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Gmail uses # when you click on a mail to distinguish the page (+ Ajax action). http://mail.google.com/mail/#inbox/1238e709e37a1394

I found: http://stackoverflow.com/questions/1122523/google-using-instead-of-search-in-url-why

In FF or Chrome you can use Forward and Back without refresh between those urls: http://X.com/MyPage.aspx#1 http://X.com/MyPage.aspx#2 http://X.com/MyPage.aspx#3

But on IE the page refresh and it doesn't count the params after # when a back action is made.

How Gmail make the magic happens?

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+1 more people should know about web app design in this pattern! –  jrharshath Sep 10 '09 at 11:40

2 Answers 2

I can give you the answer to this, because I've faced and solved this problem.

There are a few concepts to understand here first:

  1. javascript cannot alter the browser history directly.
  2. whenever the base URL of an iframe in the page changes, the history gets updated. (but this has some quirks with different browsers).
  3. the url has a "hashed" part: eg, in the URL http://mail.google.com/mail#inbox, #inbox is the hashed part. Lets call it the "hash". so http://mail.google.com/mail will be our "base URL".

Tracking history by GMail is mainly done using tricks based on this "hash".

So, a few more concepts:

  1. when the URL in the address bar changes, the history gets updated (the previous URL goes into the history)
  2. when the base URL gets changed, the page is reloaded.
  3. when the hash part of the URL changes without the base URL changing, the page is not reloaded.

So, when you go from http://mail.google.com/mail#inbox to http://mail.google.com/mail#sent, the page does not get refreshed.

Now, if GMail were to get an event notification when the hash changed, then gmail could take actions based on that. Unfortunately, there are no DOM events that can help us capture history actions. So instead (this is the part which shows how I overcame the problem), we run an infinite loop that checks for changes to the hash. If it observes a change, then we detect a click to the "back" or "forward" button of the browser.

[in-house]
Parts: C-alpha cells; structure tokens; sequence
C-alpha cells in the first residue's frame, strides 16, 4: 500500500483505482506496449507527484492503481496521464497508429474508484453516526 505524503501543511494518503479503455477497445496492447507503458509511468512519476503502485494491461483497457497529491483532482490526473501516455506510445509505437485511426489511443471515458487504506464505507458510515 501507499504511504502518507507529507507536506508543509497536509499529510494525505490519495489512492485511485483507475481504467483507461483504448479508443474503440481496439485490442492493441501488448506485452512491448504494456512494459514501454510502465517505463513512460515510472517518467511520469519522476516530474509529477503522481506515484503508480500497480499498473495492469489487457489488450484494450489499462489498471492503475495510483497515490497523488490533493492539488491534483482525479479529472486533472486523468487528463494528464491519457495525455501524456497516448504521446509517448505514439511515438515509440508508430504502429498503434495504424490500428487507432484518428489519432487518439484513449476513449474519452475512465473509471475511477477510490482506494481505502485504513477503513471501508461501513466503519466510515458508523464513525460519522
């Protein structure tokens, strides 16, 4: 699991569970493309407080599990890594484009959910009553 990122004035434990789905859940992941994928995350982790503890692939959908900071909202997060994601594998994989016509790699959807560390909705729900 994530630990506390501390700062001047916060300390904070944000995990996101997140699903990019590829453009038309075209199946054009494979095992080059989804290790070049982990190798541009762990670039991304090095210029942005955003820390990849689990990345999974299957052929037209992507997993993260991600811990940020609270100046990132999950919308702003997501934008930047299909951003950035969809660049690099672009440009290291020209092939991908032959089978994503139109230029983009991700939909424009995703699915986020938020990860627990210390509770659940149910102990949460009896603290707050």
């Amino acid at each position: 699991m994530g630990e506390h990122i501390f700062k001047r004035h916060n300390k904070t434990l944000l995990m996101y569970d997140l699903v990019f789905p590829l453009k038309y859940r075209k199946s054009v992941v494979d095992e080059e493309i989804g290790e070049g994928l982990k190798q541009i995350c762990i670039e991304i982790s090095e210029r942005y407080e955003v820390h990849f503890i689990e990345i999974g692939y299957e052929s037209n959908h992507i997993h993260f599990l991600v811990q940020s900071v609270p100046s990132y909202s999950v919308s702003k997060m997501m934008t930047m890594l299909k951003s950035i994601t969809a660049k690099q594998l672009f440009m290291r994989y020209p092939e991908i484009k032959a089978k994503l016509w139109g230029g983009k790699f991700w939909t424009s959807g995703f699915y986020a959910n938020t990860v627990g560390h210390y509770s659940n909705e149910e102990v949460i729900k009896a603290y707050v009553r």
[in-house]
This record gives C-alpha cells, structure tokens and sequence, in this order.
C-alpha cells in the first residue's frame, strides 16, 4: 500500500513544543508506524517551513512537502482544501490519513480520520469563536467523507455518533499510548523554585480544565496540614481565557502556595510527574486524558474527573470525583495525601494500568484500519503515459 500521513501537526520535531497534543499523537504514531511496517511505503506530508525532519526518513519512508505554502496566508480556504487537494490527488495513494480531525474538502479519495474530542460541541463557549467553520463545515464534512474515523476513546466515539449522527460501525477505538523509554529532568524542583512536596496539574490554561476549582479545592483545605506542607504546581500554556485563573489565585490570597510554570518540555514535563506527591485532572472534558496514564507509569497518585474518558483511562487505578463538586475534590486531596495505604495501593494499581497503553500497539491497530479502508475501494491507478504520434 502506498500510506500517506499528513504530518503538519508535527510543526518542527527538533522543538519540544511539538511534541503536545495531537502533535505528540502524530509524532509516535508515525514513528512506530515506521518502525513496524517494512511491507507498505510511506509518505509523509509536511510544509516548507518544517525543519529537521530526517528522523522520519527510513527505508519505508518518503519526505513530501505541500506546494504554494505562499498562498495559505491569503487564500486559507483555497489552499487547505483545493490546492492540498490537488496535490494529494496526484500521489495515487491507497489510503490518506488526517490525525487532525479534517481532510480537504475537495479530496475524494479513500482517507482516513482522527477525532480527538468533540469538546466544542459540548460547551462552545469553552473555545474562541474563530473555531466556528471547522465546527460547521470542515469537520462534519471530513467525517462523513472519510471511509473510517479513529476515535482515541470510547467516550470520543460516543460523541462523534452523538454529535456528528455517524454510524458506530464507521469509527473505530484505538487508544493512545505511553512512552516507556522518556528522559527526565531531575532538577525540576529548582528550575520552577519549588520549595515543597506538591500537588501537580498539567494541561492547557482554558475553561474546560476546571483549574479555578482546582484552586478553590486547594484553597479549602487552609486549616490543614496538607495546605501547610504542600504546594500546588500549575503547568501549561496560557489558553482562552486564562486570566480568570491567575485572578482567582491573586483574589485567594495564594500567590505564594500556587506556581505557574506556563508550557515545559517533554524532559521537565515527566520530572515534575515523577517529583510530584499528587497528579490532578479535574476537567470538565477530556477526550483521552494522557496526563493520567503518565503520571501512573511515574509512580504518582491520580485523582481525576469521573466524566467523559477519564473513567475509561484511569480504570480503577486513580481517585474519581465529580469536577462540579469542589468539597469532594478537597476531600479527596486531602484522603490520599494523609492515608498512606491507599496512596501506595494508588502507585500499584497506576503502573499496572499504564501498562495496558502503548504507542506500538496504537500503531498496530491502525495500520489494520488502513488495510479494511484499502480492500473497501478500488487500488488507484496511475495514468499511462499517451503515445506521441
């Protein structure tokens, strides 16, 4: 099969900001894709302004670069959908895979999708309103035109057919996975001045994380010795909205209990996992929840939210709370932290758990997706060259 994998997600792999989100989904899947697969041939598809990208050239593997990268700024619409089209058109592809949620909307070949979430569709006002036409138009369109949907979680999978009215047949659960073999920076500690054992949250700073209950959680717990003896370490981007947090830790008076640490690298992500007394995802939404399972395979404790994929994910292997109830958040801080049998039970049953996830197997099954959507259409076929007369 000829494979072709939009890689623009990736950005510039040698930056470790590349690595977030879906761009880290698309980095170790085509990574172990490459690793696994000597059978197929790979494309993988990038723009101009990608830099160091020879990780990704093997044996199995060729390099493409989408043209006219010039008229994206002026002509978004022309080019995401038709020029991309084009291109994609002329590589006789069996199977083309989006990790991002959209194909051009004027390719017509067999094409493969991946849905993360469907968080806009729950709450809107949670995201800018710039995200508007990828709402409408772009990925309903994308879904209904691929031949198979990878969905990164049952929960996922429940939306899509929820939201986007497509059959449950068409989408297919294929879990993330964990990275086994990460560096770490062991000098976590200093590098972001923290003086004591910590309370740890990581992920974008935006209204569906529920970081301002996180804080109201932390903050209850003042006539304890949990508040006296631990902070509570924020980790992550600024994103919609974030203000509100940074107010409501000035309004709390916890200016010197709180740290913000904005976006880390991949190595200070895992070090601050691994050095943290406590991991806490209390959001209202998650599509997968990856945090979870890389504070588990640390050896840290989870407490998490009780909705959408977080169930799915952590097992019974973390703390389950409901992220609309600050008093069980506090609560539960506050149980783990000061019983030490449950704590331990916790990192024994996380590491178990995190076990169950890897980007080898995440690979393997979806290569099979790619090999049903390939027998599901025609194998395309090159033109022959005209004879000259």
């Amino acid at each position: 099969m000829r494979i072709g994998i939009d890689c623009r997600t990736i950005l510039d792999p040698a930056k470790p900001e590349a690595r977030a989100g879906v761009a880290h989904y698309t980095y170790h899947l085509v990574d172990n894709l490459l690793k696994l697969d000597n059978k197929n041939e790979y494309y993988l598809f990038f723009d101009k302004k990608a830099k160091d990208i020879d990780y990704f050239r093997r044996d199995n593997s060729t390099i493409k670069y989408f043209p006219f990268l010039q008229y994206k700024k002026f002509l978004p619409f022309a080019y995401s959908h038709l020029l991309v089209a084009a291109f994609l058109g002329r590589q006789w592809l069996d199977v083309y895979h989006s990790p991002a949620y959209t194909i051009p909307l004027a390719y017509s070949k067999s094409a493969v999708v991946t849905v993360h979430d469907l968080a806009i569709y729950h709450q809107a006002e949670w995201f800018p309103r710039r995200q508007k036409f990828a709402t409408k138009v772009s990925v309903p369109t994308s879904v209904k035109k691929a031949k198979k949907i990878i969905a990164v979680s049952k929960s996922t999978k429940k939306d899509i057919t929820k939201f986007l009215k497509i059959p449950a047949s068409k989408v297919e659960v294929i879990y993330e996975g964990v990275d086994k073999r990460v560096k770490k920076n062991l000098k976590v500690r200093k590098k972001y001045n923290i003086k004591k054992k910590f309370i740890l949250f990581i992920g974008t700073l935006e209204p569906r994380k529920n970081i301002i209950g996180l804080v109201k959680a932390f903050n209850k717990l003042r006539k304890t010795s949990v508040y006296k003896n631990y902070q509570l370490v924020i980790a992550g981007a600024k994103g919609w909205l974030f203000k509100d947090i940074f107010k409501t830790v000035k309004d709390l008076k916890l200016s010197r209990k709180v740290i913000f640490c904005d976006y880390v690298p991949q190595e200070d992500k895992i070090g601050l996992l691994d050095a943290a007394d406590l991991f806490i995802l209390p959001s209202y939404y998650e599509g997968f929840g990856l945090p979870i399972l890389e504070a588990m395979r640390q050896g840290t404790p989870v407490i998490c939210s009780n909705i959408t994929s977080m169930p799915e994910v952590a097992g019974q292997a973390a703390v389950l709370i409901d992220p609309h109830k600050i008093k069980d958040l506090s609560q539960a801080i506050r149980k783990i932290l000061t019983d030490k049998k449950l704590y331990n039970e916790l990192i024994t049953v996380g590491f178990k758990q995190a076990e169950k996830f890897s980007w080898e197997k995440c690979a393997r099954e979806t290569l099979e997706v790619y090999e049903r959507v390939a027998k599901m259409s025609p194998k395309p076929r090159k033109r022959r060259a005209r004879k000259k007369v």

In solving this, I made a handy tool: the URL parser. It can parse GET params in the URL, as well as params encoded in the Hash. Give the demo a go!


About this problem in IE: I did not realize that this 'hash' based solution does not work on IE (poor old linux developer).

But for IE, you can use a hidden iframe, and use its "url affects history" property to implement history. I know this statement lacks details, but that stems from my own lack of experience with IE.

I will try this solution, and follow up :)

I found a host of links on the internet, that do proper implementations of history using iframes/location hash. I did not have the patience to dig up the differences between iframe interface on various browsers.

I guess I'd prefer the jquery plugin. YUI has a history manager too.


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+1 for interesting info, but I don't get how it relates to the specific problem with go back/forward in IE. –  Kamarey Sep 10 '09 at 11:10
Thank you for the answer. But on IE If the url is: 1.[X.aspx] 2.[X.aspx#A] 3.[X.aspx#B] Then press Back: it will go to 1 [X.aspx] & Page Refreshes, not 2. How can I make the Back on IE go to 2 [X.aspx#A] & without the Page Refresh? like on Gmail. –  SirMoreno Sep 10 '09 at 11:32
okay, that is one area I have not researched completely. But there are some tips you can use. Adding them to the answer... –  jrharshath Sep 10 '09 at 11:35

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